DHEC reports 1,483 *********-19 cases associated with South Carolina schools
According to the latest DHEC report, there are currently 1,038 student cases and 445 school employee cases.
-Scroll down to the bottom & look at the map.
I had heard some of this - particularly about the storage issue, requiring specialized refrigeration.I did not know this:
That plan describes the state’s strategy to protect 40 million residents, specifying who will first get the vaccine, where it will be distributed, how it will be stored and transported, said expert…tinyurl.com
I've not been reading the articles on the preparation plans for different states, but the president told them all to put together plans for November so there have been articles popping up in a bunch of states about this. The fact that states were told to do this does sound to me just like the rest of the president's pass-the-responsibility-buck-onto-the-governors system of handling the *********. Here are a few articles:I'm saying I didn't know CA was already working on a distribution plan. We've discussed the storage issues here before.
What I want to know is: what are other states doing? And is it going to be like PPE where it's every state for itself? Hope not but it probably will be.
Schools appear safer than thought
A few months into the semester, a pattern is emerging: K-12 schools do not seem to be stoking community transmission of the ********. Elementary schools, especially, seem to seed remarkably few infections.
Although children can infect one another, the data, gathered from random testing in the United States and Britain, suggests only limited transmission from young children to adults. One study published in the journal Pediatrics surveyed more than 57,000 child care providers across the nation and found that they were no more likely to become infected with the ***** than other adults in the community.
“A couple of months ago, we really couldn’t be sure that elementary schools could reopen safely, even though the data was hinting at that,” our colleague Apoorva Mandavilli said. “Now, we have real-world data that seems to suggest that’s really the case.”
Although young children can become infected with the *****, the data suggests that they have a remarkably low risk of severe symptoms. Middle and high school students, though, might be more contagious — and at higher risk for illness. Still, studies show schools may be able to contain the ***** if prevalence in the community is low and administrators take proper precautions.
“It’s clear that kids are not superspreaders,” Apoorva said. “Even if they are contributing to community spread, which maybe they are, a little bit, it’s not going to be more than what’s coming from restaurants or gyms or any other adult activities.”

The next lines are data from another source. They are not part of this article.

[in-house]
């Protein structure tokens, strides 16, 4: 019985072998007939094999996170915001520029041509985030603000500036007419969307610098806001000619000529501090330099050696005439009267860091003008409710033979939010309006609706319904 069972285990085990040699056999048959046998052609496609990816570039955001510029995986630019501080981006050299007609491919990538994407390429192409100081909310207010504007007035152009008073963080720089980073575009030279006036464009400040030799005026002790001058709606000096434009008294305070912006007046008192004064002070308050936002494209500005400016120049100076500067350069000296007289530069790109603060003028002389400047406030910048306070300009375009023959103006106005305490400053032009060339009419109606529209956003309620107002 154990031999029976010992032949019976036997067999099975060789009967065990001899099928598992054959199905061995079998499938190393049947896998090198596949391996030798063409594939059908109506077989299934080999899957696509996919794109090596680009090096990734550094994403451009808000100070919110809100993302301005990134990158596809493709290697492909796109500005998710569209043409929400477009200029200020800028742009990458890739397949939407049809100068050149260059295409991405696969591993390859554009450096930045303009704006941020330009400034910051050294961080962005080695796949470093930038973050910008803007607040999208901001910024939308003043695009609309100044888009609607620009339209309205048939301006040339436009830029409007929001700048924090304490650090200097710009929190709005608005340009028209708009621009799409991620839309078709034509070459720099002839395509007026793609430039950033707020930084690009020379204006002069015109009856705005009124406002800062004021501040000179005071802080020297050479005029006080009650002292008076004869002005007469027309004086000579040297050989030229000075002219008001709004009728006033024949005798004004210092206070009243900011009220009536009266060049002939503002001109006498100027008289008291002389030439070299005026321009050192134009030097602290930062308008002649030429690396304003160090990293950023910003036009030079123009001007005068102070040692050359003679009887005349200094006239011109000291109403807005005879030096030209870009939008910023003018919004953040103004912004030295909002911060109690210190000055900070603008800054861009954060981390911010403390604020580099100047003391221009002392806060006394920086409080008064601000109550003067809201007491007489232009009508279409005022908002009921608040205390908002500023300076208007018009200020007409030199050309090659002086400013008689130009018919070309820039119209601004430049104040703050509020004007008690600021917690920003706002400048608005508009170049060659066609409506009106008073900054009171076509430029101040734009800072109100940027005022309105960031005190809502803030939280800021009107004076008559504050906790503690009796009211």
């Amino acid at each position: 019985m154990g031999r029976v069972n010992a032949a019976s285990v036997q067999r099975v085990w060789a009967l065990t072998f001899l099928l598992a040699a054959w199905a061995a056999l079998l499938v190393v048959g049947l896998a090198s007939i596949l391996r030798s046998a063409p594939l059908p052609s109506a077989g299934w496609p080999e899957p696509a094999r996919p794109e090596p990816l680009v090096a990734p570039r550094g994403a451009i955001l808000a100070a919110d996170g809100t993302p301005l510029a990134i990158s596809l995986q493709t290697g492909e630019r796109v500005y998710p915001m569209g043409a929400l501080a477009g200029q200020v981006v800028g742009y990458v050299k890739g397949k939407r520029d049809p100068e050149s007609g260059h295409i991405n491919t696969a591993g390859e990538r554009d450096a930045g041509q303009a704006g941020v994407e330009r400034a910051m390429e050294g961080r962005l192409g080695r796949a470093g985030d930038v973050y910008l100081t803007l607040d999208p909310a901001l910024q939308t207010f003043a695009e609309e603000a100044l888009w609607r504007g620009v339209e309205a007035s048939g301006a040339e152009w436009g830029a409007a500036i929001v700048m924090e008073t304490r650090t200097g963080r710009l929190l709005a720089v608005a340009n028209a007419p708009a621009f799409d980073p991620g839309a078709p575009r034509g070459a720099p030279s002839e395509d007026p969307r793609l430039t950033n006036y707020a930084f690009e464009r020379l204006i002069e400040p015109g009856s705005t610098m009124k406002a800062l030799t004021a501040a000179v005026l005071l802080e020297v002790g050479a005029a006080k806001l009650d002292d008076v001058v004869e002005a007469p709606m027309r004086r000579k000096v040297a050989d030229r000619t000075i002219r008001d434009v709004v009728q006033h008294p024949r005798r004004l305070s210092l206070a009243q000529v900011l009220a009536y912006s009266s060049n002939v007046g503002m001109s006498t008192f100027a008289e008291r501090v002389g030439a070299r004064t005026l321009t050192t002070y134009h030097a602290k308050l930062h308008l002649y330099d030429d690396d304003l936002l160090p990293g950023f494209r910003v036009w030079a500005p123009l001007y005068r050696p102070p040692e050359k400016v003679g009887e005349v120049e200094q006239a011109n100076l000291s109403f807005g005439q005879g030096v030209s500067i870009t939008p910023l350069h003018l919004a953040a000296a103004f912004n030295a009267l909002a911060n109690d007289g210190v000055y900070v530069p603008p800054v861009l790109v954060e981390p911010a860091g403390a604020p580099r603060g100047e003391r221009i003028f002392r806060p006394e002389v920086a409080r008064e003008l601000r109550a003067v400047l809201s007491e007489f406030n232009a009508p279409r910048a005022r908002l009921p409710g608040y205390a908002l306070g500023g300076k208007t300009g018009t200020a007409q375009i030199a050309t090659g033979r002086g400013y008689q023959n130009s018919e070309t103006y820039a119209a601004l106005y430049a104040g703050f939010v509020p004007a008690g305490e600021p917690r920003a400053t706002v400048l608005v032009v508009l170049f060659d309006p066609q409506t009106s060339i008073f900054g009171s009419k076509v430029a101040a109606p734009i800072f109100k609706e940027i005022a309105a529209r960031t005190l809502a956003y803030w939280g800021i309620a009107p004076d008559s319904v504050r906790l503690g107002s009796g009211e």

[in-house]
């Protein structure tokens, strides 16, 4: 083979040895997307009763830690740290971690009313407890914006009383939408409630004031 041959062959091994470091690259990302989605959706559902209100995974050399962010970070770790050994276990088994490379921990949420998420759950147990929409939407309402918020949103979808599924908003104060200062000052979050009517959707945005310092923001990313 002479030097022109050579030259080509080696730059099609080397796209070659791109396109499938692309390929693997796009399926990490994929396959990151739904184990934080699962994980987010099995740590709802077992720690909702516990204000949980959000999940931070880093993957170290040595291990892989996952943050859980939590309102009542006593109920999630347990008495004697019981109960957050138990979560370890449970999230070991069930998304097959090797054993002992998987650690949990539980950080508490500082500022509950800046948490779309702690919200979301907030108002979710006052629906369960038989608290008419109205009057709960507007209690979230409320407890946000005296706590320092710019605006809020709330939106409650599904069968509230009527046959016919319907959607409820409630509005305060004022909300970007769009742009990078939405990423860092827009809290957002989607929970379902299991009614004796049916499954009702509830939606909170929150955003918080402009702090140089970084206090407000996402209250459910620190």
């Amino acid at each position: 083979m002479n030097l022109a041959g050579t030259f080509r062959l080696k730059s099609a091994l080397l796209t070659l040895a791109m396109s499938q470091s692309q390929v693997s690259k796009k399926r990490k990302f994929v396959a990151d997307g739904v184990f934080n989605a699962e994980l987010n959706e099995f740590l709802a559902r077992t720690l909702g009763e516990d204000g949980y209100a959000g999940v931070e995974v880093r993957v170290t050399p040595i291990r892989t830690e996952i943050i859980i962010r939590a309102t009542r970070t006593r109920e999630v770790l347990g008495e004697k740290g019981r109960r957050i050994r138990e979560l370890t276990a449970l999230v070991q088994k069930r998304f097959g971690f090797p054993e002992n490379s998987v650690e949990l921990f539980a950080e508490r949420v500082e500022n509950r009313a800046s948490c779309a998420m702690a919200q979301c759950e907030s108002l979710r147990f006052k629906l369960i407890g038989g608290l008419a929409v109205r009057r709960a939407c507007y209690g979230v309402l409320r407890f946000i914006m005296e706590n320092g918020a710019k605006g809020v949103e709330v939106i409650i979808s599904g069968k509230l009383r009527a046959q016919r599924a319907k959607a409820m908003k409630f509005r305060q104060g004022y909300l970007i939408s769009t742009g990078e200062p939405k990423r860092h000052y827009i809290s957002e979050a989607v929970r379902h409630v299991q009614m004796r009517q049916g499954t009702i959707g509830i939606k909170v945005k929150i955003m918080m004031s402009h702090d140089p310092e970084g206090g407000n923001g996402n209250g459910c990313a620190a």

“This is a message to communities: If they prioritize schools, they can have their kids go back,” she said.
My school is making some noises about this, but being vague. We've been told to have finals ready to go before Thanksgiving, as that might be the last day of school.I have heard that some schools are considering full distance between thanksgiving and winter break because of the high probability of high risk behavior outside of school.
My school is making some noises about this, but being vague. We've been told to have finals ready to go before Thanksgiving, as that might be the last day of school.
We were doing fine until recently. The dial went to mid-orange, and then half the town where I teach went to the Trump Rally where people got hypothermia. You'd think they might wear masks in the cold. You are thinking incorrectly.
Graduations across the state were mostly shifted online or postponed this spring and summer due to the *********-19 *********, but Davis said a virtual event wasn’t going to cut it for his family.
The entitlement was a bit much.Because all the people who missed out on it in the spring didn't have family who wanted to see them graduate and it wasn't an important moment for them.
My alma mater (Syracuse) is going fully virtual after today.
We have added more in-person classes for Spring semester--and free in-house ********* testing.My university had always planned to go remote after Thanksgiving, and they've since decided that although classes will restart as planned on January 19th, they'll all restart remotely, with in person classes only moving to in person as of Feb 1. So we aren't extending the break, but we are extending the amount of time the students stay away from campus. We also eliminated spring break, to make it so students don't travel.
This doesn't impact me, as I'd already decided all my classes next term will be asynchronous online.
She is. Because she's high risk and is afraid to be on campus.
Dayton and Fairborn schools are also going all remote till after New Year's.Second largest district in Montgomery County recorded 41 new positive ******** cases last week; is having problems filling teaching and staffing jobs, including bus drivers.tinyurl.com